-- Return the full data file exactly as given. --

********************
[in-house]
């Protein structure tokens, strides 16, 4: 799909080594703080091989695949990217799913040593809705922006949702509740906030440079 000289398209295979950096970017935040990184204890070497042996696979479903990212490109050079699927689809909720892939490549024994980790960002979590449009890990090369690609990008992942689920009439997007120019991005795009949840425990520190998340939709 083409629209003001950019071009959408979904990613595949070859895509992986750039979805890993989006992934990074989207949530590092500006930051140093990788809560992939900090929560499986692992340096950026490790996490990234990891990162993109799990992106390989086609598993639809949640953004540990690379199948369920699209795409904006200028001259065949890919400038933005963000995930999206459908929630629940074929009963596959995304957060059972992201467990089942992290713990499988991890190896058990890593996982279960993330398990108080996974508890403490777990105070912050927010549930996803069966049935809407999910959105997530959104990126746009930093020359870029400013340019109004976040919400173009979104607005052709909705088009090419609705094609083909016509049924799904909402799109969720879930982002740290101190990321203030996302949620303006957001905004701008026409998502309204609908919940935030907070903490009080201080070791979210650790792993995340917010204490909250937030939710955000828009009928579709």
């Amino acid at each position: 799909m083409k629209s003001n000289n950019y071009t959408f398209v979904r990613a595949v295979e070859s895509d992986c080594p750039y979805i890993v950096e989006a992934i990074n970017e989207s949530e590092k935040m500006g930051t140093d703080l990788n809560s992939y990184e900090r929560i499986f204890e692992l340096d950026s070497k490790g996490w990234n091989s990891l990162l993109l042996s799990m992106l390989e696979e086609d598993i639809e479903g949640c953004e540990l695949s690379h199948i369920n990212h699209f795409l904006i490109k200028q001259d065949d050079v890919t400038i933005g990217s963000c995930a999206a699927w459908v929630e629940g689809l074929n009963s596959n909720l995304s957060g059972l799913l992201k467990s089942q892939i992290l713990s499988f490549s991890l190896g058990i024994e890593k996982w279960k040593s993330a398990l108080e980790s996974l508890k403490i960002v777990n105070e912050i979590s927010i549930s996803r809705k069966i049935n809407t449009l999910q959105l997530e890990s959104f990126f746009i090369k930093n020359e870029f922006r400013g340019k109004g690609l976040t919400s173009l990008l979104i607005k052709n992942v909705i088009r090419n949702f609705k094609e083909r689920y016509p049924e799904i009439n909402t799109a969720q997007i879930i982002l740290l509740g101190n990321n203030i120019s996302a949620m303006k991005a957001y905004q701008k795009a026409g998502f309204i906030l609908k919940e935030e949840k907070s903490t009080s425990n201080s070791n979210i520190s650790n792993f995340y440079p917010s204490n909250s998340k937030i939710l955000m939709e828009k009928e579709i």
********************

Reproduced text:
[in-house]
């Protein structure tokens, strides 16, 4: 799909080594703080091989695949990217799913040593809705922006949702509740906030440079 000289398209295979950096970017935040990184204890070497042996696979479903990212490109050079699927689809909720892939490549024994980790960002979590449009890990090369690609990008992942689920009439997007120019991005795009949840425990520190998340939709 083409629209003001950019071009959408979904990613595949070859895509992986750039979805890993989006992934990074989207949530590092500006930051140093990788809560992939900090929560499986692992340096950026490790996490990234990891990162993109799990992106390989086609598993639809949640953004540990690379199948369920699209795409904006200028001259065949890919400038933005963000995930999206459908929630629940074929009963596959995304957060059972992201467990089942992290713990499988991890190896058990890593996982279960993330398990108080996974508890403490777990105070912050927010549930996803069966049935809407999910959105997530959104990126746009930093020359870029400013340019109004976040919400173009979104607005052709909705088009090419609705094609083909016509049924799904909402799109969720879930982002740290101190990321203030996302949620303006957001905004701008026409998502309204609908919940935030907070903490009080201080070791979210650790792993995340917010204490909250937030939710955000828009009928579709």
């Amino acid at each position: 799909m083409k629209s003001n000289n950019y071009t959408f398209v979904r990613a595949v295979e070859s895509d992986c080594p750039y979805i890993v950096e989006a992934i990074n970017e989207s949530e590092k935040m500006g930051t140093d703080l990788n809560s992939y990184e900090r929560i499986f204890e692992l340096d950026s070497k490790g996490w990234n091989s990891l990162l993109l042996s799990m992106l390989e696979e086609d598993i639809e479903g949640c953004e540990l695949s690379h199948i369920n990212h699209f795409l904006i490109k200028q001259d065949d050079v890919t400038i933005g990217s963000c995930a999206a699927w459908v929630e629940g689809l074929n009963s596959n909720l995304s957060g059972l799913l992201k467990s089942q892939i992290l713990s499988f490549s991890l190896g058990i024994e890593k996982w279960k040593s993330a398990l108080e980790s996974l508890k403490i960002v777990n105070e912050i979590s927010i549930s996803r809705k069966i049935n809407t449009l999910q959105l997530e890990s959104f990126f746009i090369k930093n020359e870029f922006r400013g340019k109004g690609l976040t919400s173009l990008l979104i607005k052709n992942v909705i088009r090419n949702f609705k094609e083909r689920y016509p049924e799904i009439n909402t799109a969720q997007i879930i982002l740290l509740g101190n990321n203030i120019s996302a949620m303006k991005a957001y905004q701008k795009a026409g998502f309204i906030l609908k919940e935030e949840k907070s903490t009080s425990n201080s070791n979210i520190s650790n792993f995340y440079p917010s204490n909250s998340k937030i939710l955000m939709e828009k009928e579709i």